"do not let yourself be manipulated into convincing others about the excellence of a movie that a) you have not seen, or b) you don't understand or c) made you cry. do you even know why you were crying? if you can't follow your own mind, open up to varying opinions." See, this comment bothers me because few of us have seen the movie. It doesn't appear to me that anyone is trying to convince anyone that this movie is great. There are comments from people that obviously haven't seen the film trying to convince us what the film's intentions are based off of a trailer. And because you walked away from the film with your own interpretation of what you saw, you seem to think anyone that walks away that didn't agree just didn't understand it. Let others see it.

  • ernchamp | May 2, 2012 9:03 PMReply

    i saw a screening of this a few weeks ago in LA on the fox lot....loved it.....this little girl is amazing and so is the man playing her dad. left me in tears!

  • rane | May 2, 2012 6:14 PMReply

    AWESOME!

  • Nadine | May 2, 2012 6:22 PM

    ...I think it kind of is.

  • Nia | May 2, 2012 5:07 PMReply

    Stunning trailer! I've been waiting so long to see this. I can't wait util it comes to my city.

  • Nadine | May 4, 2012 11:44 AM

    ... thanks ALI.

  • Ali | May 2, 2012 6:25 PM

    Nadine, I'm assuming that's what it means. It doesn't make sense if the person isn't saying something unique or outlandish. The site itself is hyping the film, is Tambay a plant too? lol

  • Nadine | May 2, 2012 5:56 PM

    What does "plant" mean (someone here on the boards only to make their own film/interest look better... idk)? I'm trying to get it from the context. I had no idea of the genre of this film.... watching the trailer I kept thinking, Pan' Labyrinth/Where the Wild Things are... I glad there is finally a trailer... really helped me understand more of the plot (was slightly confusing before).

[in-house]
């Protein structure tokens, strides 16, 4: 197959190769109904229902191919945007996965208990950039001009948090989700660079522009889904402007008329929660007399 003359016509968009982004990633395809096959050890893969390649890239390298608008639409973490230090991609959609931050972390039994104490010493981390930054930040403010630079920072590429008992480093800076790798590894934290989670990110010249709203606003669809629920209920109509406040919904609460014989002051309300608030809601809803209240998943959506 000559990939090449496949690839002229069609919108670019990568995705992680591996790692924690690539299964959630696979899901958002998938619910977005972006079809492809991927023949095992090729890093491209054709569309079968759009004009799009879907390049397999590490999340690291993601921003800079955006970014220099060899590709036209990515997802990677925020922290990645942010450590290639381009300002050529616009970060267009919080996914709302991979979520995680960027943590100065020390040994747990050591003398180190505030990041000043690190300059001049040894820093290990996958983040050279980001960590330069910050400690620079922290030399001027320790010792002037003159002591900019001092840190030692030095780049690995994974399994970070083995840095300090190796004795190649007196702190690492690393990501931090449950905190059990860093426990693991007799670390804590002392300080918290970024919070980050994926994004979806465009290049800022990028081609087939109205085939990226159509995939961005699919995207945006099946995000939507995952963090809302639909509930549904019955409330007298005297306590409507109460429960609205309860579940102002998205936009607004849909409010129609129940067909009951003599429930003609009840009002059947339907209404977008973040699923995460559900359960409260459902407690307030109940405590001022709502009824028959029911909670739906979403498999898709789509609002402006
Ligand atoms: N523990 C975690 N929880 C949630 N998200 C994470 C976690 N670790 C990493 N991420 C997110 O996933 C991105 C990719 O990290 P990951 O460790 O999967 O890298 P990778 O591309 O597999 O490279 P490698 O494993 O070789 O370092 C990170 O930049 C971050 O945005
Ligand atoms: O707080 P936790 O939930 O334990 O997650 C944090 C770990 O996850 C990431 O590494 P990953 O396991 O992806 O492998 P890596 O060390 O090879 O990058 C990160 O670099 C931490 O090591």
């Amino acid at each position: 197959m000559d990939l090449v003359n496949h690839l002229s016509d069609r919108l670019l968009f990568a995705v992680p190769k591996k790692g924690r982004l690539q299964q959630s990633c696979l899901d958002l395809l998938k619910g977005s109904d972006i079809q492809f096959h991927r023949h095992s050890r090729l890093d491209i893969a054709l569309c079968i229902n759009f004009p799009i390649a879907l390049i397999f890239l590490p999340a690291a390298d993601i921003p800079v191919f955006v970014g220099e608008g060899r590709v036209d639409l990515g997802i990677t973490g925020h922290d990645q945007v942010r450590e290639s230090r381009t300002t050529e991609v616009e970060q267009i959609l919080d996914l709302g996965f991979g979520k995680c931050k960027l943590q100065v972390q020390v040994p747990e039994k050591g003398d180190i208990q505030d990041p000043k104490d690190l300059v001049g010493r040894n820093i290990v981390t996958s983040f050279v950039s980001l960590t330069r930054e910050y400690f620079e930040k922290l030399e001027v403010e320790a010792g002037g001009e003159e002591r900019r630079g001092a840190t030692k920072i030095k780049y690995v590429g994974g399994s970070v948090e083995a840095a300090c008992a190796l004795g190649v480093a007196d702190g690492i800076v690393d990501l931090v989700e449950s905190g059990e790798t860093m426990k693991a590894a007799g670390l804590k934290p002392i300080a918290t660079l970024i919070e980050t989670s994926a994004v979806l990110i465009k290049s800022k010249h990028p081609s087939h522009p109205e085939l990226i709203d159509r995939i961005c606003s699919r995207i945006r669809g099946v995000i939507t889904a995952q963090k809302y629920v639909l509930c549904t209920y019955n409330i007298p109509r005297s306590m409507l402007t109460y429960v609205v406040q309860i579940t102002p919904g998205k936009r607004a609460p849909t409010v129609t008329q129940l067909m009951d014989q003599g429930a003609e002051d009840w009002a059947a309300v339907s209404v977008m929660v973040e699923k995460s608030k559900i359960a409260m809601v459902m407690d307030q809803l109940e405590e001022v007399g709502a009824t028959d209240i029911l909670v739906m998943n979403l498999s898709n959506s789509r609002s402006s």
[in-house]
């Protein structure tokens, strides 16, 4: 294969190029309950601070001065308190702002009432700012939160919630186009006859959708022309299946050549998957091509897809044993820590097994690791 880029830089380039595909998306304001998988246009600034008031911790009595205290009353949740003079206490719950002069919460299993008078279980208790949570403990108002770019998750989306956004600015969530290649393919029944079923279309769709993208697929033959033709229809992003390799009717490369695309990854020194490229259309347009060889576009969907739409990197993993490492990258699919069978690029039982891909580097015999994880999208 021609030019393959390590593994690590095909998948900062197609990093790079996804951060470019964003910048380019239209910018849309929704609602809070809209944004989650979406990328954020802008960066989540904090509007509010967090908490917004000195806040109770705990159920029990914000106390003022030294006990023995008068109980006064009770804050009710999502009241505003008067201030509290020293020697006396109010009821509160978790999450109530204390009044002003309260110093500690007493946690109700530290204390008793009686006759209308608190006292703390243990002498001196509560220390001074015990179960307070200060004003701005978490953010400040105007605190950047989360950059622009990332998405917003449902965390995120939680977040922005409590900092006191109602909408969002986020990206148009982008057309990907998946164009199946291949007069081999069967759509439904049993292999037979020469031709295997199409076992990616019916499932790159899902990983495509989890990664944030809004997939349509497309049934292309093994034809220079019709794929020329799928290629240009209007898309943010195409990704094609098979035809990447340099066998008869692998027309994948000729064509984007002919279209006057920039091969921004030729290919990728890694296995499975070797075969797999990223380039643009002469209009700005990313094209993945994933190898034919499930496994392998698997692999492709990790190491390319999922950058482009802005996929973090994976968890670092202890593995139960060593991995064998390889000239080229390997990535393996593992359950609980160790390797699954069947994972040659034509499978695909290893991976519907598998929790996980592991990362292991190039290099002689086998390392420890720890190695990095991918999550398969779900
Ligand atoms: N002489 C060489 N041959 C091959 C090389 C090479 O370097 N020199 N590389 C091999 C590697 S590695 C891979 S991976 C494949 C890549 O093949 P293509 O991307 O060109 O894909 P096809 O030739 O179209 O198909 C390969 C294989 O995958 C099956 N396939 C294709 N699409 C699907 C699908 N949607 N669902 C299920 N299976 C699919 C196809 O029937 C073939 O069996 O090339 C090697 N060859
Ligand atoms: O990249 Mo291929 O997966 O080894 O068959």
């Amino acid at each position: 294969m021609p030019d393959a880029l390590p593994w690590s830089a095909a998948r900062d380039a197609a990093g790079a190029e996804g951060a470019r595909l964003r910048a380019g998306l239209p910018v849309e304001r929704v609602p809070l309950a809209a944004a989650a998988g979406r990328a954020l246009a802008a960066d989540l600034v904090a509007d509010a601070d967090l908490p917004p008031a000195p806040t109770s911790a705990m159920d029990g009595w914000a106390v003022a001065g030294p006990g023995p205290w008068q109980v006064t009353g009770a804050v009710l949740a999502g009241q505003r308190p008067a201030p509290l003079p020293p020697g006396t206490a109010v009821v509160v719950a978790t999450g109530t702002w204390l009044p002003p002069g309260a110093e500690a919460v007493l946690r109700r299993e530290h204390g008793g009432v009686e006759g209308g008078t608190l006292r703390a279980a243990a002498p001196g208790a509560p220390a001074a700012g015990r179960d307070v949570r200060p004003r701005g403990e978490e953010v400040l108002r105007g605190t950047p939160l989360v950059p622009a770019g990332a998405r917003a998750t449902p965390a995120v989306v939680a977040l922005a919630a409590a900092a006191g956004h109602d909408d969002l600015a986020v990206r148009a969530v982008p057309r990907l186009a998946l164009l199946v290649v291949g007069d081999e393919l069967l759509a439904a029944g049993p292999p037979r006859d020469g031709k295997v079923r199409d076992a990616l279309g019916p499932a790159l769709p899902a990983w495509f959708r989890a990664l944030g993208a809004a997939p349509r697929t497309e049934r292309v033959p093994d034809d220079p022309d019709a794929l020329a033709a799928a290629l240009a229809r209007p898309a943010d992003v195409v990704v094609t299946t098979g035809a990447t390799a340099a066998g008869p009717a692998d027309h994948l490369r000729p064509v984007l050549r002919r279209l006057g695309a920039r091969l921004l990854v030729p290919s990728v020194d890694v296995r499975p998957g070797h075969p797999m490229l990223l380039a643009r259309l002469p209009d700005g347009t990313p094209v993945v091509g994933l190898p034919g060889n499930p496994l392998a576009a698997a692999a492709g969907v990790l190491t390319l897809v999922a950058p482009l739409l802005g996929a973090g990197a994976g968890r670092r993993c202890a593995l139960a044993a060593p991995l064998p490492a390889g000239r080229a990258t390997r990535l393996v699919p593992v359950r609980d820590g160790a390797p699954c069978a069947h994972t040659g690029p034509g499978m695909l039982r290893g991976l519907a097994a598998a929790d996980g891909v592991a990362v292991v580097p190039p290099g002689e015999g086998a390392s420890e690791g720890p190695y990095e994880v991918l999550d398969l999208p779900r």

• Ali | May 2, 2012 5:21 PM

    So, let me get this straight, someone is a plant because they say they want to see a highly acclaimed film? A film that is reviewed positively on the same very site we are currently on with that writer quoted in the trailer? Alright...

  • the Plant Police | May 2, 2012 5:13 PM

    Plant alert! LMFAO.

  • Bama | May 2, 2012 3:08 PMReply

    Just so I'm clear -- is this director and writer Black or not?

  • Knative | May 2, 2012 8:53 PM

    Have you even seen the movie yet?
    Maybe you should start until after you see the movie Bama, because you might actually like the characters and plot etc.

  • Bama | May 2, 2012 6:13 PM

    Ali, you are right. I should have researched it myself. I just did. White director. White writer. White producers. White cinematography, on down the line. I'm clear now. White people at white festivals saying it's the greatest thing since everything. Yes. It is starting and it needs to be started.

  • Knative | May 2, 2012 5:57 PM

    Maybe I am wrong, but I thought the little girl competed against non-black actors to get the part. The story wasn't originally supposed to be of a "black child in the bayou" but just a child in the bayou, and they picked the black girl because she was the best actress. I might be thinking of a different film though.

  • Ali | May 2, 2012 5:02 PM

    It's starting...

  • RR | May 2, 2012 4:49 PM

    Benh isnt black. His film company name is court 13 and is named after a squash court at Wesleyan. Yessiree. just the guy I want telling the story of a black child in the bayou. He'll get it just right. Don't you love the Uncombed hair and this black girl child runs around in panties and boots?! It's a magical fantasy! It's white genius!

  • Ali | May 2, 2012 3:19 PM

    You could just look him up. No, he's not.